Omega-3 fatty acid and ADHD: Blood level analysis and meta-analytic extension of supplementation trials

Elizabeth Hawkey, Joel T. Nigg

Research output: Contribution to journalReview articlepeer-review

92 Scopus citations


Interest in the value of omega.3 (n 3) fatty acid supplementation for treatment of ADHD remains high. No prior meta-analysis has examined whether ADHD is associated with alterations in blood lipid levels and meta-analyses of supplementation have reached conflicting conclusions. Methods: We report two new meta-analyses. Study 1 examined blood levels of omega. 3 fatty acids in relation to ADHD. Study 2 examined a larger sample of randomized intervention trials than previously reported. Results: Study 1 included 9 studies (n=586) and found lower overall blood levels of n. 3 in individuals with ADHD versus controls (g=0.42, 95% CI=0.26-0.59; p. <. 001). Study 2 included 16 studies (n=1408) and found that n. 3 supplementation improved ADHD composite symptoms; using the best available rating and reporter (g=0.26, 95% CI=0.15-0.37; p. <. 001). Supplementation showed reliable effects on hyperactivity by parent and teacher report, but reliable effects for inattention only by parent report. Conclusions: Omega. 3 levels are reduced in children with ADHD. Dietary supplementation appears to create modest improvements in symptoms. There is sufficient evidence to consider omega. 3 fatty acids as a possible supplement to established therapies. However it remains unclear whether such intervention should be confined to children with below normal blood levels.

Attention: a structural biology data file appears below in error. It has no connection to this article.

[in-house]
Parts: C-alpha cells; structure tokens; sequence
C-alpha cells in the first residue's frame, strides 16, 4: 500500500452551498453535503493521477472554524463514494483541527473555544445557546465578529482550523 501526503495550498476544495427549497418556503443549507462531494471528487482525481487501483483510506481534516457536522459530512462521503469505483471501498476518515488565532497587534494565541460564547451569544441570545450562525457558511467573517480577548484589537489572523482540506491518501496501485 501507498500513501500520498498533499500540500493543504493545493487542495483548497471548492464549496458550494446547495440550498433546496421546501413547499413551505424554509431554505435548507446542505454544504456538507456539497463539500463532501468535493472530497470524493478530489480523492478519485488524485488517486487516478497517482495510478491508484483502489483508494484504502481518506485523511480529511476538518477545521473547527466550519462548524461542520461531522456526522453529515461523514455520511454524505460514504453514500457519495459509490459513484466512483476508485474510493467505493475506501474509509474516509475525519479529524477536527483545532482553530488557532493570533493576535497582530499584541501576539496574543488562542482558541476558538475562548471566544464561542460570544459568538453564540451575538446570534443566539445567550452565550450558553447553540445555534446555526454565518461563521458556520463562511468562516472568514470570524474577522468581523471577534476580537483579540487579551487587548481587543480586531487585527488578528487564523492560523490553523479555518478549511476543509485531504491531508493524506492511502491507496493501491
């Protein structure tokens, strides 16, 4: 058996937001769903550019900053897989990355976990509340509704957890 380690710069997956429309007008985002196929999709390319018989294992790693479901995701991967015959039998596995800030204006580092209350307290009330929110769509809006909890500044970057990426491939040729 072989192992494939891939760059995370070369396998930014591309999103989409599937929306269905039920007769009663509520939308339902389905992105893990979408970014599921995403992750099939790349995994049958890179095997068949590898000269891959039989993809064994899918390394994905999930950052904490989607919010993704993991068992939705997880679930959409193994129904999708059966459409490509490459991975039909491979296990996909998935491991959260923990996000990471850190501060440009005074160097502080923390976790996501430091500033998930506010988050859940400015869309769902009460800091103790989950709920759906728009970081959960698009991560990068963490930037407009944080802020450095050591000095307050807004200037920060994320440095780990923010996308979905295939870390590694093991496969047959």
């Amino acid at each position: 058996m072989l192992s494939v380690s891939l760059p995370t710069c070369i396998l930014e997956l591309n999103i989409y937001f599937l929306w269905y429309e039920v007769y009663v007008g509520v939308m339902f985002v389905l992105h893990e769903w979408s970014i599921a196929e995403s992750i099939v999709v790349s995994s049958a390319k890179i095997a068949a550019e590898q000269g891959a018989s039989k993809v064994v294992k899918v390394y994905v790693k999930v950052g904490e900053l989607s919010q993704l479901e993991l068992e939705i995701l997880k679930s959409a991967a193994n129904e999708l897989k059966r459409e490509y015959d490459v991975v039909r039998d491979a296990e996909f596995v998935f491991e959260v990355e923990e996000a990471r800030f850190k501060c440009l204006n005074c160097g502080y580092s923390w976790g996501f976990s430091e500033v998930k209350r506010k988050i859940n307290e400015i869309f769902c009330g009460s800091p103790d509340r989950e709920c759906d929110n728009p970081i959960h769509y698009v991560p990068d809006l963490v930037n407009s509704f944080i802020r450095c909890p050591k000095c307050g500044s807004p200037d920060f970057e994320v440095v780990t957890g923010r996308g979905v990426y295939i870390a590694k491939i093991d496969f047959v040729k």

Original languageEnglish (US)
Pages (from-to)496-505
Number of pages10
JournalClinical Psychology Review
Issue number6
StatePublished - Aug 2014


  • ADHD
  • Intervention
  • Meta-analysis
  • Omega-3
  • Polyunsaturated fatty acids
  • Supplementation

ASJC Scopus subject areas

  • Clinical Psychology
  • Psychiatry and Mental health


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